Britbox is your one-stop-shop for streaming content from the UK’s big terrestrial channels – BBC, ITV, Channel 4 and Channel 5.
Membership costs £5.99 per month and £59.99 per year in the UK, and $6.99 per month or $69.99 per year in the US. There’s also a seven-day free trial available. You can sign up for Britbox UK here, and Britbox US here.
There’s plenty of old and new shows to choose from, so it can be hard to whittle down what your next Britbox fix should be. Fortunately, we’ve gone through the library and selected some of our favourites so you don’t have to. We also have lists of our favourite shows for Netflix, Amazon Prime, Now TV and Disney Plus if you’re a streaming addict.
Our Friends in The North
Get a look at Daniel Craig before he was Bond, and Christopher Eccelston before he was The Doctor, with this nine-part drama. Our Friends in The North follows a group of four people across the span of several decades, encountering how they struggle both in their personal lives and the changing political landscape of both Newcastle and London.
We do love our classic comedies here at Tech Advisor, and this show is one of the top dogs. Following the rude and stress-head landlord Basil Fawlty (as played by the masterful John Cleese), this show will make you split your sides of over the bizarre events that take place in this rundown guest house in Torquay.
Be kept on the edge of your seat with this mystery crime-drama. There’s three seasons to enjoy on Britbox, but the first is undoubtedly one of the best series of UK telly, in which two detectives (played by Olivia Colman and David Tennant) work together to discover who murdered a young boy in a sleepy seaside town.
Have I Got News For You
Keep up with all current affairs (but in the most satirical way possible) with Have I Got News For You. With a rotating panel of comedians, celebrities, broadcasters, and politicians, we get a weekly reflection on what’s happening right now in the news, along with some light-hearted games for a different angle on what’s going on in the world.
You can’t get any more British than by watching an Agatha Christie drama. David Suchet stars as Poirot, a Belgian detective who is known for his twirly moustache, snappy dress sense and quirky personality. The series gets darker over time – with the older episodes being a little more absurd and camp – but both the old and new are just as enjoyable.
Though Jodie Whittaker has just returned for another series as the thirteenth Doctor, Britbox has over 26 series worth of classic Who. Sure, the CGI and effects are a little sketchy, and some of the acting is… questionable. However, any Whovian who is looking to expand their knowledge of the universe will have plenty to watch, and eight generations worth of Doctors to enjoy (Tom Baker is a favourite for many).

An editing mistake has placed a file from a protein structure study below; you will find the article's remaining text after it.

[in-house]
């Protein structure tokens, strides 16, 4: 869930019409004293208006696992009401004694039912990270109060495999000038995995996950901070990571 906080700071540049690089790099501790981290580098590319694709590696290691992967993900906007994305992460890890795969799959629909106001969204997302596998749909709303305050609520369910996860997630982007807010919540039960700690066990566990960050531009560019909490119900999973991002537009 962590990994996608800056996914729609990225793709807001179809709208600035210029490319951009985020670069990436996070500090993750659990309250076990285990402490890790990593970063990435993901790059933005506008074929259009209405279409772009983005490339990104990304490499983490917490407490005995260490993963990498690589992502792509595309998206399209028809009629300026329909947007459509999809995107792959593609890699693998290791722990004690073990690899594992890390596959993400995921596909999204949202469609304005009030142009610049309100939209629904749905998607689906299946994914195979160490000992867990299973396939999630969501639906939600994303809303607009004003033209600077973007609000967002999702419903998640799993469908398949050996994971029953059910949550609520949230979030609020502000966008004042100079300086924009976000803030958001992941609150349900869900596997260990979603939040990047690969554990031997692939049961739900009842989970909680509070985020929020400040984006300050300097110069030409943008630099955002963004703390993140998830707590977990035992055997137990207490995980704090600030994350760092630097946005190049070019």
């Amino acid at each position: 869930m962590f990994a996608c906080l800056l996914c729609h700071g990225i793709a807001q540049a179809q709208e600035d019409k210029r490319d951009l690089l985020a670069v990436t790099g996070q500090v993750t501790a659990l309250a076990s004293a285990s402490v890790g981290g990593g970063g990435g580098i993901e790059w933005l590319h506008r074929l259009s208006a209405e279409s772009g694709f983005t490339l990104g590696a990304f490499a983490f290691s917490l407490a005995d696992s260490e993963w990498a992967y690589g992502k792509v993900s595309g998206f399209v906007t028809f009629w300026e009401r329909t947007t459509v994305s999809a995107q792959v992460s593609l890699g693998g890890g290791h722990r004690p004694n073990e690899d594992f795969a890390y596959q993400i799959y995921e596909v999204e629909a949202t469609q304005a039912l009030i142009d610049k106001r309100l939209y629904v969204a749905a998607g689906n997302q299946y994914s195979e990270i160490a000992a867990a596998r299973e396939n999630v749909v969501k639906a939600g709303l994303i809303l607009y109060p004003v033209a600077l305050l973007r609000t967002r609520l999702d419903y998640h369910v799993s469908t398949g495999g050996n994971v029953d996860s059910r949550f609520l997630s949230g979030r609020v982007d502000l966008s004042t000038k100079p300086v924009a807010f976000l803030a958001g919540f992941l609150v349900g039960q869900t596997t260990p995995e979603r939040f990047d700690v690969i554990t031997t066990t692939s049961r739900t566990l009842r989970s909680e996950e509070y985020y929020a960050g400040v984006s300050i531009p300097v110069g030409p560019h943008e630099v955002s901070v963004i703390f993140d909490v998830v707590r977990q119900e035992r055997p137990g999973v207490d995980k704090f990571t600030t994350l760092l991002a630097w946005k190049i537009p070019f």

Life on Mars
Featuring one of the standout roles for John Simm, Life on Mars follows a detective who gets into a car accident and wakes up in the year 1973. Throughout, it leaves the audience trying to grasp whether or not he has actually travelled through time, or if he his trapped within his own mind. It’s funny, nostalgic, and includes some great detective cases every week.
Another crime classic, Midsomer Murders is the UK’s longest-running contemporary detective show, and is due another season this year. Usually taking place in small villages, the show follows DCI Tom Barnaby (John Nettles) for 13 seasons, who is later replaced by his cousin, John (Neil Dudgeon). There are splatterings of dark humour throughout, so it’s not all doom and gloom.
Only Fools and Horses
It’s an oldie, but a goodie. Only Fools and Horses follows a group of cockney geezers, headed up by Del Boy Trotter (played by the renowned David Jason) who try to get rich quick by dealing in the black market trade, which often leads to many sticky situations.
The Thick Of It
This classic BBC comedy couldn’t get made any more – not because it’s too risqué, but just because its skewed vision of political life feels a little more mundane in our new post-Trump, post-Brexit world. That doesn’t get in the way of how consistently brilliant The Thick of It is though, highlighting the hypocrisies and confusions of our political class in a way that feels disconcertingly genuine even at its silliest moments.
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